Mao Zedong: The Cultural Revolution In China

1445 Words 6 Pages
The political and economic turmoil facing China in the decades leading up to the reform era created a climate that lent itself to the essential economic reforms. Sharing much of the Stalinist vision of rapid industrialisation, Mao Zedong invented his own version of a more radical approach to modernisation. Mao’s original plan of a gradual transition to socialism was abandoned in favour of the completion by 1956 of a ‘socialist transformation of agriculture, industry, commerce and handicrafts’ (Zhang, 1996, p. 14). Mao shelved the more moderate Second Five Year Plan with the establishment of the commune in 1958. He also commenced the promotion of ideological uniformity and the Great Leap Forward (Zhang, 1996). The People’s Commune movement …show more content…
Due to the nature of the Cultural Revolution, which placed an unprecedented emphasis on culture, even those without a political background were targeted and branded as ‘class enemies’ because of their professions, interests or backgrounds (Bai, 2014). This classing led to perhaps the most serious and long-lasting impact on the Chinese economy, the dire shortage of highly educated workers resulting from the closure of universities (Worden et al., 1987). Consequently, the hiatus of higher education limited China’s ability to develop new technology and absorb imported technology for years (Worden et al., …show more content…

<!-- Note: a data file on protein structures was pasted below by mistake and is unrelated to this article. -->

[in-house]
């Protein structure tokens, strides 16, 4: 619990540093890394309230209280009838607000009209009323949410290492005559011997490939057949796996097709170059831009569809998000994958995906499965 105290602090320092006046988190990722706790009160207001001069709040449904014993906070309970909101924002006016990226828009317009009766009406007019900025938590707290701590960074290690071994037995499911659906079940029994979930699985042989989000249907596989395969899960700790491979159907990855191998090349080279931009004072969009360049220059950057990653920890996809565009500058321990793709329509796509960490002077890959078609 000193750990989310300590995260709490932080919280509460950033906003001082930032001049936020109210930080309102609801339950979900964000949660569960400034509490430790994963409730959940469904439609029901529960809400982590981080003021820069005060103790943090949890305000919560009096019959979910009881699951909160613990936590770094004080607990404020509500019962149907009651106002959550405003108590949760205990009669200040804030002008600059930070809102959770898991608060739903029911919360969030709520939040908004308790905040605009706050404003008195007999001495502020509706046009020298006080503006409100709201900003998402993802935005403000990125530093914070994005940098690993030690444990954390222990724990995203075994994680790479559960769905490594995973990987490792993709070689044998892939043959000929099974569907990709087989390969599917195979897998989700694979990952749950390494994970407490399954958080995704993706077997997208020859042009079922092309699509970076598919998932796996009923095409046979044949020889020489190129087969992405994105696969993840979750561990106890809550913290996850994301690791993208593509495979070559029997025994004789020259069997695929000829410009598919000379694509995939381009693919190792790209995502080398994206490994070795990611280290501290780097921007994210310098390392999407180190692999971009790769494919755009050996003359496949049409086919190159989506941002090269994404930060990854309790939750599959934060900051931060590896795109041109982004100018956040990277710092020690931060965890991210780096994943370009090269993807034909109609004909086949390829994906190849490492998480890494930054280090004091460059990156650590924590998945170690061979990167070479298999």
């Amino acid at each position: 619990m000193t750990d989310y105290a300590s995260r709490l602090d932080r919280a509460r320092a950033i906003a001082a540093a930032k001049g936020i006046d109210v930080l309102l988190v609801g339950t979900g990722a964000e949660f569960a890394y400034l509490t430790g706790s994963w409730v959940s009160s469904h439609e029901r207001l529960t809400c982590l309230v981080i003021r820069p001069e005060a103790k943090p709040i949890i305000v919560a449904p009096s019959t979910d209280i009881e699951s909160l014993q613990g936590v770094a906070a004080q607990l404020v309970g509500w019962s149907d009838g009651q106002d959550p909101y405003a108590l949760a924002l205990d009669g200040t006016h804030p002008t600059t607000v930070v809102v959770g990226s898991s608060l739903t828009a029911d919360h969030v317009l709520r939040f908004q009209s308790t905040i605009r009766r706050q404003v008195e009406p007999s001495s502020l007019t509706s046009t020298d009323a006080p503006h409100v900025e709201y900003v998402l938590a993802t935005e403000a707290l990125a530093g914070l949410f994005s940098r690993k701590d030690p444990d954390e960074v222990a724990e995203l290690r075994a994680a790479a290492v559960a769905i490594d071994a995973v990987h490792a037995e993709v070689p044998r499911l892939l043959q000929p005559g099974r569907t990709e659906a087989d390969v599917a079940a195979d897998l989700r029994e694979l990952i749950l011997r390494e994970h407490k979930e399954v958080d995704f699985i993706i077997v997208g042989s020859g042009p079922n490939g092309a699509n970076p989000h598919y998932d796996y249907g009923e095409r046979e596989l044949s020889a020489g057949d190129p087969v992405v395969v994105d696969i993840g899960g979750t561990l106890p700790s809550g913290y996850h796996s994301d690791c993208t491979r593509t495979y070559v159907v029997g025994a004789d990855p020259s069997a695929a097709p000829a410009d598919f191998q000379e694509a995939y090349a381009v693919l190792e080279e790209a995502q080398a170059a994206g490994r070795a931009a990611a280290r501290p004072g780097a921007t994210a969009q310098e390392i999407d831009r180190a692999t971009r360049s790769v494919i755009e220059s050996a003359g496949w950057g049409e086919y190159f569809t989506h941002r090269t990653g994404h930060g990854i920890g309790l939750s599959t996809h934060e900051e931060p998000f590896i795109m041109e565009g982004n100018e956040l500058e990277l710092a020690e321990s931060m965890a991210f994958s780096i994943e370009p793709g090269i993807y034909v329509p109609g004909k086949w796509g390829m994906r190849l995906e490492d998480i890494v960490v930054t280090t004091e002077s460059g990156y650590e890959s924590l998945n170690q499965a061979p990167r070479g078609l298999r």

The nature of the political unrest and the lack of an economic plan, aided in the significant decline in the overall Chinese economy (Hou, Mead, & Nagahashi, 2005). Moreover, Chinese development plans and polices were frequently interrupted by damaging political movements (Yao, 2005). Similarly, after having witnessed the irrationalities of the communist system in such an extreme form, Chinese citizens and leaders were ready to consider reforming the system (Shirk, 1993). Trust in the moral and political virtue of the Chinese Communist Party similarly eroded during the Cultural Revolution, with some Chinese by 1978 believing that the answer lay in market competition, rather than central planning (Shirk, 1993). As American professor, Susan Shrink (1993) emphasises, the benefit of China’s Cultural Revolution was that it ‘weakened central institution and created a constituency for economic reforms’ (p.

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